What appealed to a homebuyer 10 years ago may not be in demand today, as industry experts can attest. Something as simple as home décor has evolved over time, while present-day homebuyers are often looking for quite specific features.
“Ten years ago everybody wanted the dark woods and the dark cabinets and darker granites, and now they are trending toward the lighter, colors, the grays and whites,” said Mandie Anderson, licensed mortgage adviser for Angel Oak Home Loans.
Trends in home amenities go beyond paint schemes and fixtures. Homes are now being built or renovated to accommodate an aging group of people who want to stay in their homes as long as possible. Builders and construction companies are making homes more accessible to people with mobility challenges and are finding these features to be selling points.
“You’ve got what they refer to as zero-entry tile, which doesn’t have a lip so you can roll into the shower if needed,” said Earl McLeod, executive director of the Building Industry Association of Central South Carolina.
At the BIA’s annual tour of homes, the 2019 showcase home was a certified universal living home.
“You’ve got cabinets designed so that they are easier to reach and not so high that they’re inaccessible,” McLeod said. “You’ve got an entryway into the home which does not require steps, so you can get into the home to begin with. You’ve got wider doorways and hallways so that it’s more readily accessible for anybody that might be in a wheelchair.”
While offering amenities that appeal to older homebuyers, McLeod said new construction also is designed to attract younger, more technically savvy buyers with smart homes that offer connectivity.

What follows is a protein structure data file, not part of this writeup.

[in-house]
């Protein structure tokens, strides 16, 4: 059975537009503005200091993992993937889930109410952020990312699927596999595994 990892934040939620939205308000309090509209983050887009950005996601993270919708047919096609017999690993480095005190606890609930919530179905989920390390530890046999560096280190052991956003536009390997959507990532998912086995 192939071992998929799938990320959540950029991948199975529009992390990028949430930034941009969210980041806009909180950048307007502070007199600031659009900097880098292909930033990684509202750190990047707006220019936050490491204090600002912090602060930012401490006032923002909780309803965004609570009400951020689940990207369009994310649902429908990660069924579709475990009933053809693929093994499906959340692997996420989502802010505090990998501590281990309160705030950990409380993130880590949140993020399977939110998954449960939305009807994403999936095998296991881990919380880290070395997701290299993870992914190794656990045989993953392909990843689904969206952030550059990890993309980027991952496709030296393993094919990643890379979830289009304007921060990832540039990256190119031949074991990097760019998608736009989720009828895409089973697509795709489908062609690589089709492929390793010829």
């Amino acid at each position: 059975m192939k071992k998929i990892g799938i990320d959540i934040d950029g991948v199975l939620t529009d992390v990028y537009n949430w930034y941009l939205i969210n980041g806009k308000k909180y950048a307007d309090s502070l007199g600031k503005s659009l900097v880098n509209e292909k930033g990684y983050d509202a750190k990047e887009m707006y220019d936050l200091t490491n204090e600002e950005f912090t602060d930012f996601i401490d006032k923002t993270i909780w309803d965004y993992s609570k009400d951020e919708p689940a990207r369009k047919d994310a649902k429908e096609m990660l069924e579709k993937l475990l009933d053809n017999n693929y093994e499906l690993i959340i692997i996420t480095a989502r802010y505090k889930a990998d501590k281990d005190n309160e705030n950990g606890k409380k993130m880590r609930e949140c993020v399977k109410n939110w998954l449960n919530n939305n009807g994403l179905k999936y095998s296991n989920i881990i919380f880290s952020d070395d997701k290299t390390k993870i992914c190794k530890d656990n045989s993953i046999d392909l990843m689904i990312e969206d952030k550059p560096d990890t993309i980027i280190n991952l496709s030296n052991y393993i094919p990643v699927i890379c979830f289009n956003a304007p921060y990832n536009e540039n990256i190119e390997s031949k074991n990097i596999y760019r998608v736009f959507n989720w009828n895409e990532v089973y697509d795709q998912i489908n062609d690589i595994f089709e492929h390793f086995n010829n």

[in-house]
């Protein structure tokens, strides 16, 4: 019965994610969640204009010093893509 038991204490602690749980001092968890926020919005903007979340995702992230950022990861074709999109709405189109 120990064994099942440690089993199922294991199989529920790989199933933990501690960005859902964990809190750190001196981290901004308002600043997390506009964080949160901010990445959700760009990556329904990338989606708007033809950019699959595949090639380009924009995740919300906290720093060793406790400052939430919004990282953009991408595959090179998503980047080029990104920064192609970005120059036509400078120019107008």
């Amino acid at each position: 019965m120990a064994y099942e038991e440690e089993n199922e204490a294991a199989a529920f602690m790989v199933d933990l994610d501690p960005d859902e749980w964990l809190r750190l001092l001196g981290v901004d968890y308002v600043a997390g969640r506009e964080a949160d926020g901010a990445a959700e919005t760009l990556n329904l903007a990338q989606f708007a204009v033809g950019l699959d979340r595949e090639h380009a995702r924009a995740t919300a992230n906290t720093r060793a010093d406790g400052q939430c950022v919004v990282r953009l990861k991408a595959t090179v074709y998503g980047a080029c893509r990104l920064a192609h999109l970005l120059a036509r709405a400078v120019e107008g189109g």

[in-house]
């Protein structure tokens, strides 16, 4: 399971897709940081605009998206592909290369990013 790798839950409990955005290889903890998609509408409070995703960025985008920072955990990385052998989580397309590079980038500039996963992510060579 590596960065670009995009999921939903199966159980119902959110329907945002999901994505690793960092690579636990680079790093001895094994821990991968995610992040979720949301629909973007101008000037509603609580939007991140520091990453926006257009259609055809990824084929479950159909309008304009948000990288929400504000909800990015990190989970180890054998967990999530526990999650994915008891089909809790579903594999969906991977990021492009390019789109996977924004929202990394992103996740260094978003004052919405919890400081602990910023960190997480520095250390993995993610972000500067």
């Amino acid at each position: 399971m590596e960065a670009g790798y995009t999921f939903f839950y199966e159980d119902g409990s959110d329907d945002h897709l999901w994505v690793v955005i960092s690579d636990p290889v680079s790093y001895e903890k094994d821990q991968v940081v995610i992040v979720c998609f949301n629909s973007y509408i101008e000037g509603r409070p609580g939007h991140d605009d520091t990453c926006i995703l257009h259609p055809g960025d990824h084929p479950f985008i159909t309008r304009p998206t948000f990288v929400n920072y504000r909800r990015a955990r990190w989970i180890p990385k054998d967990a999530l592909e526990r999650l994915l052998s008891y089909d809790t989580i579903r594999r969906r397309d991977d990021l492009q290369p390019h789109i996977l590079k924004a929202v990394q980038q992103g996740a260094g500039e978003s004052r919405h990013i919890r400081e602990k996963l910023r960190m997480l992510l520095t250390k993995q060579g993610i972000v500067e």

“They’re certainly more in tune to the technology features that are part of new homes now, in terms of security systems and access to the internet throughout the home and music throughout the home,” he said. “So there’s so many things that are related technology-wise, both internet-related and just for the convenience of homeowners. Even the appliances that you can purchase today for new homes — there are computers on your refrigerator door.”
To keep up with the technology in new homes, electricians need to wire them differently than they did previously. Sometimes even one outlet per wall is not
“Homes built in the 60s or earlier were wired much differently than houses today,” McLeod said. “But now with high-definition TVs, DVRs and computers, they’re wired to accommodate the new technology.”
But McLeod said one thing remains constant in homebuyer demands from age to age: plenty of storage space and rooms that flow into each other.
“You’ve got better storage,” he said. “And people have more clothes than they used to. We all used to get by with one little closet. Well, new homes offer much more. The open floor plans are so much better for entertaining, where they flow one room into the other in open spaces.”
Also in demand in residential real estate in Columbia are affordable homes. As a mortgage adviser, Anderson said many of her clients are looking for homes for less than $160,000, but houses priced below that sell as quickly as they’re listed.